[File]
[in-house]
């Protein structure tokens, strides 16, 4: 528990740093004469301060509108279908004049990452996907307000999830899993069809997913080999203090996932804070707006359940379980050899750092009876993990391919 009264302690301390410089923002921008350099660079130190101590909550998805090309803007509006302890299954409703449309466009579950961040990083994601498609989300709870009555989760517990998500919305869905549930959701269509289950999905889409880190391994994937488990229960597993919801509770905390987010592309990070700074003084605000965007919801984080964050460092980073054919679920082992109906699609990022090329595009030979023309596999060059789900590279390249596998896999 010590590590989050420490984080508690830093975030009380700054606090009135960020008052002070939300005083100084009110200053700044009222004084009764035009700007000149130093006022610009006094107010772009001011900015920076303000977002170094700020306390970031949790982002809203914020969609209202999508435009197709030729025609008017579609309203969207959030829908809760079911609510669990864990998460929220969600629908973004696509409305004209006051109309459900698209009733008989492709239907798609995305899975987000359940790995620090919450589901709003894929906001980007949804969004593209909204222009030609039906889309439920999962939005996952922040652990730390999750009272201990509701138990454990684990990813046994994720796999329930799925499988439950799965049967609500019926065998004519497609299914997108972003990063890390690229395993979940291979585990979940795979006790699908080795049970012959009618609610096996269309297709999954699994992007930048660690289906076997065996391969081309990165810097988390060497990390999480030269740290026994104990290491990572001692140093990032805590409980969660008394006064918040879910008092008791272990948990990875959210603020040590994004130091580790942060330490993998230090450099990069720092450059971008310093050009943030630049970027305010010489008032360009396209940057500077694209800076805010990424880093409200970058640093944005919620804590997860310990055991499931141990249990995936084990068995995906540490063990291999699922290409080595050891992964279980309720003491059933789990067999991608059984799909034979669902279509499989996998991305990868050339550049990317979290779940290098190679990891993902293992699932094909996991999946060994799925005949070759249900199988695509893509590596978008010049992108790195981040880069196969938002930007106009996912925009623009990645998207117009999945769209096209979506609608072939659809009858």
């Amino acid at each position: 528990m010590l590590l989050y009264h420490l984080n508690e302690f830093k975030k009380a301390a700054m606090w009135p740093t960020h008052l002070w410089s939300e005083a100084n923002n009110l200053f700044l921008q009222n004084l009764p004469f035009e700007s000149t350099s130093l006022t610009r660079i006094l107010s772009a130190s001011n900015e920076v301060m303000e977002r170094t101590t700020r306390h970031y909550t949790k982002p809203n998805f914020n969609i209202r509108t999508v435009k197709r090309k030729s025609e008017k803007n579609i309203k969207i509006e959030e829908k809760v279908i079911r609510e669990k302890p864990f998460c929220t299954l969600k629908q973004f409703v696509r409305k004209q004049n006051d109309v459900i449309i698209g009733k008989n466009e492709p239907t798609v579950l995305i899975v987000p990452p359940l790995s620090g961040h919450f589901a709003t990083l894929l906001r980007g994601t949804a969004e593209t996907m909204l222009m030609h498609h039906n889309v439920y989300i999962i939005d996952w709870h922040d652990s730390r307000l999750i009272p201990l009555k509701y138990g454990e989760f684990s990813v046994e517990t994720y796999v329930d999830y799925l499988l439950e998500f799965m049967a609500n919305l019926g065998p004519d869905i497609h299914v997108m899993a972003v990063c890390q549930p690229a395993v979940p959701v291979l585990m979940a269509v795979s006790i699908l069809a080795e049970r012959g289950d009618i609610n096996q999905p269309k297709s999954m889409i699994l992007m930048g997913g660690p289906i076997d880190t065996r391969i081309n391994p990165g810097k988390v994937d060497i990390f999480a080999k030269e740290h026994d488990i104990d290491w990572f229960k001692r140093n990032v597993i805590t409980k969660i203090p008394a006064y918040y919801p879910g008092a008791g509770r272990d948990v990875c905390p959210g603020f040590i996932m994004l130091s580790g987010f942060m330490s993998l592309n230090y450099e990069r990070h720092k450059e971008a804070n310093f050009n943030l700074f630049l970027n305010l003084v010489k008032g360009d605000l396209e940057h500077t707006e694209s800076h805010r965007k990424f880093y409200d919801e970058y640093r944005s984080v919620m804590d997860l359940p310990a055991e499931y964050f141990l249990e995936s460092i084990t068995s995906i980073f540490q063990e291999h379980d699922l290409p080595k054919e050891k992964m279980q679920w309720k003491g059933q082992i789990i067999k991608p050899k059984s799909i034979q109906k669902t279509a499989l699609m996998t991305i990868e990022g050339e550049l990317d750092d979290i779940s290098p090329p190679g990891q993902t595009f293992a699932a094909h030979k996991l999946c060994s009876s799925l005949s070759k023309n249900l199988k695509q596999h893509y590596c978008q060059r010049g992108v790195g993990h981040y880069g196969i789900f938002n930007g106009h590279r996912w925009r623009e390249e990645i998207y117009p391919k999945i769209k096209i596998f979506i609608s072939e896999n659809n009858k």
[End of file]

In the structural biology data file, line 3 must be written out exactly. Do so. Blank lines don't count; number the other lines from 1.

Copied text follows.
């Amino acid at each position: 528990m010590l590590l989050y009264h420490l984080n508690e302690f830093k975030k009380a301390a700054m606090w009135p740093t960020h008052l002070w410089s939300e005083a100084n923002n009110l200053f700044l921008q009222n004084l009764p004469f035009e700007s000149t350099s130093l006022t610009r660079i006094l107010s772009a130190s001011n900015e920076v301060m303000e977002r170094t101590t700020r306390h970031y909550t949790k982002p809203n998805f914020n969609i209202r509108t999508v435009k197709r090309k030729s025609e008017k803007n579609i309203k969207i509006e959030e829908k809760v279908i079911r609510e669990k302890p864990f998460c929220t299954l969600k629908q973004f409703v696509r409305k004209q004049n006051d109309v459900i449309i698209g009733k008989n466009e492709p239907t798609v579950l995305i899975v987000p990452p359940l790995s620090g961040h919450f589901a709003t990083l894929l906001r980007g994601t949804a969004e593209t996907m909204l222009m030609h498609h039906n889309v439920y989300i999962i939005d996952w709870h922040d652990s730390r307000l999750i009272p201990l009555k509701y138990g454990e989760f684990s990813v046994e517990t994720y796999v329930d999830y799925l499988l439950e998500f799965m049967a609500n919305l019926g065998p004519d869905i497609h299914v997108m899993a972003v990063c890390q549930p690229a395993v979940p959701v291979l585990m979940a269509v795979s006790i699908l069809a080795e049970r012959g289950d009618i609610n096996q999905p269309k297709s999954m889409i699994l992007m930048g997913g660690p289906i076997d880190t065996r391969i081309n391994p990165g810097k988390v994937d060497i990390f999480a080999k030269e740290h026994d488990i104990d290491w990572f229960k001692r140093n990032v597993i805590t409980k969660i203090p008394a006064y918040y919801p879910g008092a008791g509770r272990d948990v990875c905390p959210g603020f040590i996932m994004l130091s580790g987010f942060m330490s993998l592309n230090y450099e990069r990070h720092k450059e971008a804070n310093f050009n943030l700074f630049l970027n305010l003084v010489k008032g360009d605000l396209e940057h500077t707006e694209s800076h805010r965007k990424f880093y409200d919801e970058y640093r944005s984080v919620m804590d997860l359940p310990a055991e499931y964050f141990l249990e995936s460092i084990t068995s995906i980073f540490q063990e291999h379980d699922l290409p080595k054919e050891k992964m279980q679920w309720k003491g059933q082992i789990i067999k991608p050899k059984s799909i034979q109906k669902t279509a499989l699609m996998t991305i990868e990022g050339e550049l990317d750092d979290i779940s290098p090329p190679g990891q993902t595009f293992a699932a094909h030979k996991l999946c060994s009876s799925l005949s070759k023309n249900l199988k695509q596999h893509y590596c978008q060059r010049g992108v790195g993990h981040y880069g196969i789900f938002n930007g106009h590279r996912w925009r623009e390249e990645i998207y117009p391919k999945i769209k096209i596998f979506i609608s072939e896999n659809n009858k």